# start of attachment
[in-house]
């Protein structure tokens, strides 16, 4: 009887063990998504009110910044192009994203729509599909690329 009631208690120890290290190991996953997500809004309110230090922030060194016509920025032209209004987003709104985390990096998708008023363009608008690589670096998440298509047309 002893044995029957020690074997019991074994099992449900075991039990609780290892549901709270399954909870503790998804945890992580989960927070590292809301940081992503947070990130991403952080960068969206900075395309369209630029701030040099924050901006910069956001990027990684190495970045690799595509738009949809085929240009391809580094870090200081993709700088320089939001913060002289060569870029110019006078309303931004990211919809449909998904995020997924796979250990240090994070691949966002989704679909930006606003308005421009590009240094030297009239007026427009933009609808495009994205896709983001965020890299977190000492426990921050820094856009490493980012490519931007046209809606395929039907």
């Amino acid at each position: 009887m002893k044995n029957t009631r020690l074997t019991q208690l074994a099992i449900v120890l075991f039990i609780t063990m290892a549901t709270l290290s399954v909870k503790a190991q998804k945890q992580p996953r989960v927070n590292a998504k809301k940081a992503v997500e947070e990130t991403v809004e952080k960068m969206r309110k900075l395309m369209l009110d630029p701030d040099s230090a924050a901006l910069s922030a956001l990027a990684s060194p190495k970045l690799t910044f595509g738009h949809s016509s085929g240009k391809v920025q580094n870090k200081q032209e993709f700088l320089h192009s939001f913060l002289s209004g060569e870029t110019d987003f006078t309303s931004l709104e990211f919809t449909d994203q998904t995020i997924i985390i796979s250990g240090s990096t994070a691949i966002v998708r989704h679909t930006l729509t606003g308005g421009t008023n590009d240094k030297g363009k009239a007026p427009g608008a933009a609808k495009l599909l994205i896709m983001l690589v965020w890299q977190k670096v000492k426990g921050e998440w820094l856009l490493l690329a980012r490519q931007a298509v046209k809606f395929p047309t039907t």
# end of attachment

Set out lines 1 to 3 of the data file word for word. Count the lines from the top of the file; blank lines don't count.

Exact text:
[in-house]
């Protein structure tokens, strides 16, 4: 009887063990998504009110910044192009994203729509599909690329 009631208690120890290290190991996953997500809004309110230090922030060194016509920025032209209004987003709104985390990096998708008023363009608008690589670096998440298509047309 002893044995029957020690074997019991074994099992449900075991039990609780290892549901709270399954909870503790998804945890992580989960927070590292809301940081992503947070990130991403952080960068969206900075395309369209630029701030040099924050901006910069956001990027990684190495970045690799595509738009949809085929240009391809580094870090200081993709700088320089939001913060002289060569870029110019006078309303931004990211919809449909998904995020997924796979250990240090994070691949966002989704679909930006606003308005421009590009240094030297009239007026427009933009609808495009994205896709983001965020890299977190000492426990921050820094856009490493980012490519931007046209809606395929039907």
């Amino acid at each position: 009887m002893k044995n029957t009631r020690l074997t019991q208690l074994a099992i449900v120890l075991f039990i609780t063990m290892a549901t709270l290290s399954v909870k503790a190991q998804k945890q992580p996953r989960v927070n590292a998504k809301k940081a992503v997500e947070e990130t991403v809004e952080k960068m969206r309110k900075l395309m369209l009110d630029p701030d040099s230090a924050a901006l910069s922030a956001l990027a990684s060194p190495k970045l690799t910044f595509g738009h949809s016509s085929g240009k391809v920025q580094n870090k200081q032209e993709f700088l320089h192009s939001f913060l002289s209004g060569e870029t110019d987003f006078t309303s931004l709104e990211f919809t449909d994203q998904t995020i997924i985390i796979s250990g240090s990096t994070a691949i966002v998708r989704h679909t930006l729509t606003g308005g421009t008023n590009d240094k030297g363009k009239a007026p427009g608008a933009a609808k495009l599909l994205i896709m983001l690589v965020w890299q977190k670096v000492k426990g921050e998440w820094l856009l490493l690329a980012r490519q931007a298509v046209k809606f395929p047309t039907t």